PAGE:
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Film maker Andrew Wall


By Sharon Chisvin, June 23, 2010

Nostalgia for youthful summers spent at Victoria Beach has led local film maker Andrew Wall to make a fascinating documentary about an unpleasant and largely forgotten chapter in Winnipeg history. Wall’s film, The Paper Nazis, explores the rise and ultimate failure of two extremist groups in Winnipeg in the 1930s, the Nazi movement and the Canadian Nationalist Party. The film, being made at Farpoint Films where Wall is a director/editor, will be available on MTS Winnipeg on Demand in the fall, and will also enjoy a more formal launch at a date to be announced. 

It was while researching the history of Victoria Beach for a short film that Wall confirmed a rumour that he had always heard – that the resort area had overtly discriminated against Jews in the first half of the 20th century.

“There were a few ugly rumours I had heard about and I thought I could investigate it,” he recalls. “What I thought was just myth led me to stumbling upon the fact that fascists and Nazis were in Winnipeg during the 30s. It sparked me into investigating further.”

In the course of this investigation, Wall pieced together the events and attitudes that led to the emergence of these groups, the general response they received from Winnipeg citizenry, and the reasons why they ultimately failed. He interviewed local academics and historians about the period in question, and also spoke with a few individuals who remembered the era, among them former MLA Saul Cherniack.

Specifically, Wall learned that Canadian Nationalist Party founder William Whittaker propagated virulent anti-communist and anti-Jewish rhetoric while his Party members gleefully marched up and down Winnipeg’s streets in Nazi storm trooper style uniforms. He learned also that by the late 30s, Winnipeg-based German diplomats had managed to establish a significant local Nazi movement in the city and disseminated Nazi propaganda at rallies attended by thousands of citizens, many of them from the local German community.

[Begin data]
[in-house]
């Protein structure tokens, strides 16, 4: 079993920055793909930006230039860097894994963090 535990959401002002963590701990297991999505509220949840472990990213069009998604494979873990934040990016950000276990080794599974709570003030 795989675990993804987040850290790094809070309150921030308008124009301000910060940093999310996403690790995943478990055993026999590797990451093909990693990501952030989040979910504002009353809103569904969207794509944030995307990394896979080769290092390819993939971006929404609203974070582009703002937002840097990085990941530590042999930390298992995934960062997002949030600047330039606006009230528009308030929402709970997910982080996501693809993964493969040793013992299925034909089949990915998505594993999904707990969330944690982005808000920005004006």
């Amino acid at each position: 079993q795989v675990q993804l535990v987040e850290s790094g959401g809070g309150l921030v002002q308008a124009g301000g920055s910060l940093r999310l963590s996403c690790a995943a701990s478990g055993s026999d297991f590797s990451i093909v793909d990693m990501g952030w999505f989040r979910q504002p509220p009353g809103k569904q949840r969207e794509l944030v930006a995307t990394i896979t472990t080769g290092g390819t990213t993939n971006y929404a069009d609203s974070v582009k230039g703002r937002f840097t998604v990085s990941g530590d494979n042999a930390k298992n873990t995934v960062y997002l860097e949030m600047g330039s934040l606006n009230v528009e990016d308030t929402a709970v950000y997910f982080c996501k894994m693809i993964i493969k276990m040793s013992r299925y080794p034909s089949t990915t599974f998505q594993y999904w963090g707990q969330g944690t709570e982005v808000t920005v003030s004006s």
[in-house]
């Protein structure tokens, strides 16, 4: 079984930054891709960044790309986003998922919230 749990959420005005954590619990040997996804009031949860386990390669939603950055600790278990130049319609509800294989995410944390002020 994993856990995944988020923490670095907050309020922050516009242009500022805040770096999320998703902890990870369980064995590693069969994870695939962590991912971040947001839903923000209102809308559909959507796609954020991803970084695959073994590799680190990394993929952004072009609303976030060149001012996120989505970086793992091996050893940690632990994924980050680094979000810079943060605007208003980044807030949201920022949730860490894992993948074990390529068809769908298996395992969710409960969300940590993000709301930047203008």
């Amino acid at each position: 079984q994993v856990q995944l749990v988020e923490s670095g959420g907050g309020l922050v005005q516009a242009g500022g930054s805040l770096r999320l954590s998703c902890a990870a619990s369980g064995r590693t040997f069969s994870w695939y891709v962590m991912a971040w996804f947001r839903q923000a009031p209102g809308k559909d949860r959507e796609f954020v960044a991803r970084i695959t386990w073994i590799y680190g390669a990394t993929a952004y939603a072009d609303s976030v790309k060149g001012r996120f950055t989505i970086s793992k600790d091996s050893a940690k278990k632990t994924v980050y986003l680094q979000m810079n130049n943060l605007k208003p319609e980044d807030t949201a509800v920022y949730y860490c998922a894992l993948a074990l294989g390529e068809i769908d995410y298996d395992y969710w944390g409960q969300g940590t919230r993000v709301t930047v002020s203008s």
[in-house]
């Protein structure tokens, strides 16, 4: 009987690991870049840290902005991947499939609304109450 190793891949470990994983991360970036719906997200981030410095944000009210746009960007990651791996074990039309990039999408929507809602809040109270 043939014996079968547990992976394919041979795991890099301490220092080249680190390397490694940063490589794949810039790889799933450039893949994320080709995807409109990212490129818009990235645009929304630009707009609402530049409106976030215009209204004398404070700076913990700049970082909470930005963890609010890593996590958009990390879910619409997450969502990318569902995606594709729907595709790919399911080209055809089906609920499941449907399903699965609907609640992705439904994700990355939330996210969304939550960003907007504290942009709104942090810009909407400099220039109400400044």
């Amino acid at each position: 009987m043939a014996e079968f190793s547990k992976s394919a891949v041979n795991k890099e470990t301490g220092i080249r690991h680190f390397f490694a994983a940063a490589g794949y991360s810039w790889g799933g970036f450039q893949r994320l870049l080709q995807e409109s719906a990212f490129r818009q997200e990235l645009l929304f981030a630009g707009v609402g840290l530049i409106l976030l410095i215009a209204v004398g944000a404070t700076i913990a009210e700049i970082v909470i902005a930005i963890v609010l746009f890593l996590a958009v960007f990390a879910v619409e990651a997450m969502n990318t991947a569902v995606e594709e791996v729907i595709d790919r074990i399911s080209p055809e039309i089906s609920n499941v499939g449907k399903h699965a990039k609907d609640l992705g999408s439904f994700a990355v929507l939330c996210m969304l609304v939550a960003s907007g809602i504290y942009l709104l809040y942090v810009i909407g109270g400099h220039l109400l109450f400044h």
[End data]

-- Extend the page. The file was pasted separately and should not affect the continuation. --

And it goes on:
On a personal level, among the most disturbing information that Wall uncovered was evidence that some Mennonites had been involved in these movements. This included his great grandfather who, Wall was surprised to learn, was a shareholder for a few years in the Deutsche Zeitung für Canada pro-Nazi newspaper published in Winnipeg by fellow Mennonite Hermann H. Neufeld.

Wall’s great grandfather had lost everything when he fled persecution in the Soviet Union and, Wall surmises, that like many other Mennonites and Eastern European immigrants he may have been briefly attracted to Nazism’s anti-communist message.

“By no means was the Mennonite community a bunch of Nazis,” Wall says. “It was a small part of the Mennonite community, specifically the ones who had fled Stalin, that were drawn to these two extremist groups.”

While Wall does not shy away from discussing Mennonite involvement in his documentary, he emphasizes that his film focuses mainly on the issue of entrenched anti-Semitism. He poses two main questions in the film, he explains. The first is how could such blatantly anti-Semitic groups operate so openly in Winnipeg and in Canada, and the second is why has this piece of history been so little discussed and so readily forgotten. 

“It seems that those who were involved as well as the people who were victimized didn't want it remembered,” Wall says. Also, he adds, in addition to the fact that the story is embarrassing for revealing such an ugly truth about Canadian society, it also was ultimately eclipsed by the larger story of the Second World War.

Given the scale, the impact and the human cost of the Second World War, this is understandable. Nonetheless, as Wall insists, “there is a danger in forgetting the darker chapters in our community and nation’s history.”

“Many of the anti-Semitic and racial ideas that were core to Nazi ideology were right here in Canada to a lesser degree,” he says. Victoria Beach, where he spent many idyllic summers, is a good example of that.

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